Weinke has seized control of a good team and made it his own. When Duke attacked him with blitzes that the Blue Devils hadn't shown on tape, he changed both the routes his receivers were running and all of Florida State's audible hand signals right there on the field. When Clemson had the Seminoles backed up on their own two-yard line in the first quarter, Weinke called a play-action bomb to Minnis and barked to his blockers in the huddle, "Give me some time, and this is a touchdown." They did, and it was.
The age difference between Weinke and some of his teammates is wider than ever. His second-leading receiver, sophomore Anquan Boldin, was in fourth grade when Weinke arrived in Tallahassee in 1990. Weinke lives five miles from campus with three housemates-ages 25 to 27—in a rented, three-bedroom home in a family neighborhood. "I live like a pro athlete," he says. "I go home after work."
Yet around the Seminoles, Weinke has deftly bridged the generation gap, playing young to ease tension and old to exert leadership. When someone jokes about his age, he laughs along with everyone else. "He's so confident that you have to listen to him," says Minnis, "but he can hang out with the team, too."
In the fall of 1990, Weinke was the prized freshman recruit in what coach Bobby Bowden still calls "the most talented group of quarterbacks we've ever had here." The group included senior Casey Weldon, junior Brad Johnson and fellow freshman Ward, who was behind Weinke in early workouts. Weinke stayed only five days before signing a contract with the Toronto Blue Jays that included a $375,000 bonus. In 1994, he invested the money as a limited partner in the ownership of 49 rental apartments in his native Minneapolis. His investment in that venture, he says, has doubled itself.
The arc of his baseball career was less impressive, although not without memories. Weinke was playing first base for the Double A Knoxville Smokies in the summer of 1994, when Michael Jordan of the Birmingham Bulls got his first pro hit, a single bounced up the middle. It's one of Weinke's fondest memories that, before each of the eight games that Knoxville played against the Bulls that summer, MJ would mix with the Smokies' players around the batting cage. Jordan used to call Weinke Wink-Dog. A year later, when Weinke was still playing in Knoxville, Peyton Manning, who at the time was a Tennessee sophomore, visited him before a baseball game. A mutual friend had told Manning of Weinke's football background, and during their talk he assured Weinke that, yes, college football was everything it was reputed to be. It was a conversation that Weinke would recall when his career stalled at Triple A Syracuse.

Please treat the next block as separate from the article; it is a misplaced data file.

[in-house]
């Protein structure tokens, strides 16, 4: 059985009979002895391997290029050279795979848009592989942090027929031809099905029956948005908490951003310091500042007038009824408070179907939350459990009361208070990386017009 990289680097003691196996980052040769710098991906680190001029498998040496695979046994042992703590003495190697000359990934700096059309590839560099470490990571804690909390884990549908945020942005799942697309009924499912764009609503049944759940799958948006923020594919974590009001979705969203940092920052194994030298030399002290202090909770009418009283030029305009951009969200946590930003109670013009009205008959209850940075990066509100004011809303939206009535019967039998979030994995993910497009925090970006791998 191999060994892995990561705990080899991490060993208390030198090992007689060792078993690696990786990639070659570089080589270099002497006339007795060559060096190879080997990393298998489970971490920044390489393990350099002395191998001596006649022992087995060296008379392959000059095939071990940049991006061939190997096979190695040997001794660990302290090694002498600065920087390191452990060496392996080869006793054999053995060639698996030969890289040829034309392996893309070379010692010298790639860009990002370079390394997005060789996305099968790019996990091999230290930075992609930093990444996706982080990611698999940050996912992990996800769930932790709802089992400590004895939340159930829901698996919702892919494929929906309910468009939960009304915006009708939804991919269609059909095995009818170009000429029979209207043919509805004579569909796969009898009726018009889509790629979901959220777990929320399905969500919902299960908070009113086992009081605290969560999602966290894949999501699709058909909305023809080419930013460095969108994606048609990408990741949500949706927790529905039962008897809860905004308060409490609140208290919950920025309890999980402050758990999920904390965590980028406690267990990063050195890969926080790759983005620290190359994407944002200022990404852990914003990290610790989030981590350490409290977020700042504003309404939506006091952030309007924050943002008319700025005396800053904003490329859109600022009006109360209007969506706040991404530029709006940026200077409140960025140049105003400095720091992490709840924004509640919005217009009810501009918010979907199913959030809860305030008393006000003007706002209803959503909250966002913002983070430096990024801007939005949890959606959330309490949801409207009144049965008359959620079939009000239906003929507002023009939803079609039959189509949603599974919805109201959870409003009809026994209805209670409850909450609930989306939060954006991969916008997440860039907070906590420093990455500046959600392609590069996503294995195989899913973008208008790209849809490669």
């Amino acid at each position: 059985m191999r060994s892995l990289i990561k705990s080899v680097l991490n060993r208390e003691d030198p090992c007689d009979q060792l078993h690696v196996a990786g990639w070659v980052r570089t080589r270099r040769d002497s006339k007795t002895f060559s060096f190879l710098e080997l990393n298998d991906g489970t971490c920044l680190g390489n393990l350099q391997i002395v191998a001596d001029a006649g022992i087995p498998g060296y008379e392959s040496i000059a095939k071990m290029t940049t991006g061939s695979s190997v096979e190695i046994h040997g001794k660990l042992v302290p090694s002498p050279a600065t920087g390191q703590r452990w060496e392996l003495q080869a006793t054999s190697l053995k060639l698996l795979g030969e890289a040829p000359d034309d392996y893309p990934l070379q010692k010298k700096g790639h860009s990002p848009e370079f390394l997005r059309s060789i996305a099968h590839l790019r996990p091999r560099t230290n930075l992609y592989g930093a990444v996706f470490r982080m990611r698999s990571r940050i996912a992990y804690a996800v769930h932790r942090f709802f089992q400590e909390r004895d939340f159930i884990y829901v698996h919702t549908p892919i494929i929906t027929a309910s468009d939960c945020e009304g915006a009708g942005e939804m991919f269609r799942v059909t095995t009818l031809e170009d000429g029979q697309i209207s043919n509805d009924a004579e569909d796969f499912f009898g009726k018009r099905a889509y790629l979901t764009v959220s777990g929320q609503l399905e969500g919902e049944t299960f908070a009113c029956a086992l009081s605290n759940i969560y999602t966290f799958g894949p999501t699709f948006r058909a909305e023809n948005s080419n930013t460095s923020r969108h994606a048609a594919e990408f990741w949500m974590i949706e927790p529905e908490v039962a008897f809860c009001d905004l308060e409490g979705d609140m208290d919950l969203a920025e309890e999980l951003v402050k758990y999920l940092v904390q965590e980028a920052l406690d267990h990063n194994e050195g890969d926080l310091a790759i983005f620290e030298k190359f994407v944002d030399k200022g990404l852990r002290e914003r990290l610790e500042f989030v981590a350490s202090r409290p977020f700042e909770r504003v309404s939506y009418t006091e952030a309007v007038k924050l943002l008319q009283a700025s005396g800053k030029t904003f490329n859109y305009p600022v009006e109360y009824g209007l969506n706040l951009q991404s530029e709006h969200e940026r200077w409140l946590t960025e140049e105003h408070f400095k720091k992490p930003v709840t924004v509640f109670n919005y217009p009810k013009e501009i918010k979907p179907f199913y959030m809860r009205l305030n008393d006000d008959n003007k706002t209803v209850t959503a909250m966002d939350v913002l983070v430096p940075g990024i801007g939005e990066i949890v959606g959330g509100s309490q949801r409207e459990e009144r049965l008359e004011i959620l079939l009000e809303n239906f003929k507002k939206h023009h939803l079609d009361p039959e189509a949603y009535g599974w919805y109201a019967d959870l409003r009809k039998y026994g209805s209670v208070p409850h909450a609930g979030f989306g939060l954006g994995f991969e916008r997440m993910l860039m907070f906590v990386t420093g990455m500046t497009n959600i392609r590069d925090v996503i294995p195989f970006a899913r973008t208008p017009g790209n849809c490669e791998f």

After the 1996 season, the Blue Jays asked Weinke, a light hitter with a decent glove, to move to catcher, which would have forced him to drop back to Class A. "Starting over," Weinke says. It was a frightening thought for a 24-year-old, six-year veteran. "I had been looking around the clubhouse for a couple of years," he says. "I was playing with 30-to 35-year-old guys who had done nothing but play minor league baseball. They'd never gone to college and had no hope of playing in the major leagues. I didn't want that to be me."
In a story that has become part of the Weinke legend, Bowden had told Weinke when he left in 1990 that he could have his scholarship anytime he wanted it. "I didn't really expect him to come back," says Bowden. Yet in late fall of '96, Weinke decided that he wanted the scholarship. Florida State offensive coordinator Mark Richt wasn't thrilled. "I was about to get Drew Henson [men a junior in high school] to commit to us," says Richt. "I tried to talk Chris out of it, not just because I didn't think he could pull it off but also because I didn't want him to mess up our chances of getting Henson." Weinke signed, and Henson ended up at Michigan.
As a freshman Weinke was a mess. "He was out of shape, he had no touch on the ball, his footwork was horrible," says Richt. "I told him, 'You might never play here, you know?' "
In the spring of 1998, Weinke was listed as second on the depth chart, behind Dan Kendra, but when Kendra blew out his right knee in spring practice, Weinke was elevated to starter. He threw for 2,487 yards and 19 touchdowns in 10 games and overcame a six-interception debacle at North Carolina State before suffering his neck injury in a Nov. 7 win over Virginia. Weinke was blind-sided and incurred ligament damage, a ruptured disk and, most painfully, a bone chip that lodged near a nerve in his neck.
He underwent surgery in December to have the bone chip removed and the ligament and disk repaired. His recovery took more than six months, including a five-day stay in the hospital after the operation. The recuperation was worse than Weinke has ever before described publicly. For several days after returning to his Tallahassee house, he couldn't eat, drink or leave his bed. His housemates left him alone, assuming he needed quiet and privacy. A doctor acquaintance visited him four days after he had returned home, found him dehydrated and delirious, and had him moved back to a hospital. "She told me, another day like that and I could have been in serious trouble," Weinke says.